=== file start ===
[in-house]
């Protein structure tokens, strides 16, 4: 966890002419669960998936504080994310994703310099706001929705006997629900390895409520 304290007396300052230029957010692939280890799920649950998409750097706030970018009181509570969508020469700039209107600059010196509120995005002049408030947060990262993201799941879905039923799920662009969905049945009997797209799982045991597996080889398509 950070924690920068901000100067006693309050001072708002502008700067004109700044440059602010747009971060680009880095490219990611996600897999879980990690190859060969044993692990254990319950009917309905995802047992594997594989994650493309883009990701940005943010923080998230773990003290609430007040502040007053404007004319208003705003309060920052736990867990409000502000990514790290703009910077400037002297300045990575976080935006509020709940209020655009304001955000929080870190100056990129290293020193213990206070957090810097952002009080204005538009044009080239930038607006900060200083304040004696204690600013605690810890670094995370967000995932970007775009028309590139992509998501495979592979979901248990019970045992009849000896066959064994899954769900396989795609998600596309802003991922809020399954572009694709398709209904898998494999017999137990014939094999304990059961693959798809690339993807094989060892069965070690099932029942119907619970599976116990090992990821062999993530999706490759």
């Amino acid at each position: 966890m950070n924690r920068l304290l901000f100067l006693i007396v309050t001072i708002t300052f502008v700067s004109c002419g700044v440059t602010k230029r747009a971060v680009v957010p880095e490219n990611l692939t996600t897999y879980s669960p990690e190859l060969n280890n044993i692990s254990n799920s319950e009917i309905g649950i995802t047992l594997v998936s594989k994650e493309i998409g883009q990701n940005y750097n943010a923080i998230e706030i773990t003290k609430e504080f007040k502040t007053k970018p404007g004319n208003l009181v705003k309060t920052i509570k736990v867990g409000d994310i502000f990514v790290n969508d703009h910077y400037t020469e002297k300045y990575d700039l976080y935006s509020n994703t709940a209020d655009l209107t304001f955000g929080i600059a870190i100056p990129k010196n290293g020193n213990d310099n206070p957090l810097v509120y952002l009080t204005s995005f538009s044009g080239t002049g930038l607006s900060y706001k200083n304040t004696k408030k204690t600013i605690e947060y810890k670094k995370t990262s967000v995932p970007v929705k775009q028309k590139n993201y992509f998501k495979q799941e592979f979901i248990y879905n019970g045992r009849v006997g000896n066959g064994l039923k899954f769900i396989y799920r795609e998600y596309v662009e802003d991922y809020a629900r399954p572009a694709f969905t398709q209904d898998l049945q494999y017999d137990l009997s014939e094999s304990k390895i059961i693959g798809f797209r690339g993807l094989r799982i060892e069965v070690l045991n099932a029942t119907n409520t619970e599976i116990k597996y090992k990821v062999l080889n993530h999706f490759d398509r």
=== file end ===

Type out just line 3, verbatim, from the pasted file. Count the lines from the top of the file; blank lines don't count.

């Amino acid at each position: 966890m950070n924690r920068l304290l901000f100067l006693i007396v309050t001072i708002t300052f502008v700067s004109c002419g700044v440059t602010k230029r747009a971060v680009v957010p880095e490219n990611l692939t996600t897999y879980s669960p990690e190859l060969n280890n044993i692990s254990n799920s319950e009917i309905g649950i995802t047992l594997v998936s594989k994650e493309i998409g883009q990701n940005y750097n943010a923080i998230e706030i773990t003290k609430e504080f007040k502040t007053k970018p404007g004319n208003l009181v705003k309060t920052i509570k736990v867990g409000d994310i502000f990514v790290n969508d703009h910077y400037t020469e002297k300045y990575d700039l976080y935006s509020n994703t709940a209020d655009l209107t304001f955000g929080i600059a870190i100056p990129k010196n290293g020193n213990d310099n206070p957090l810097v509120y952002l009080t204005s995005f538009s044009g080239t002049g930038l607006s900060y706001k200083n304040t004696k408030k204690t600013i605690e947060y810890k670094k995370t990262s967000v995932p970007v929705k775009q028309k590139n993201y992509f998501k495979q799941e592979f979901i248990y879905n019970g045992r009849v006997g000896n066959g064994l039923k899954f769900i396989y799920r795609e998600y596309v662009e802003d991922y809020a629900r399954p572009a694709f969905t398709q209904d898998l049945q494999y017999d137990l009997s014939e094999s304990k390895i059961i693959g798809f797209r690339g993807l094989r799982i060892e069965v070690l045991n099932a029942t119907n409520t619970e599976i116990k597996y090992k990821v062999l080889n993530h999706f490759d398509r």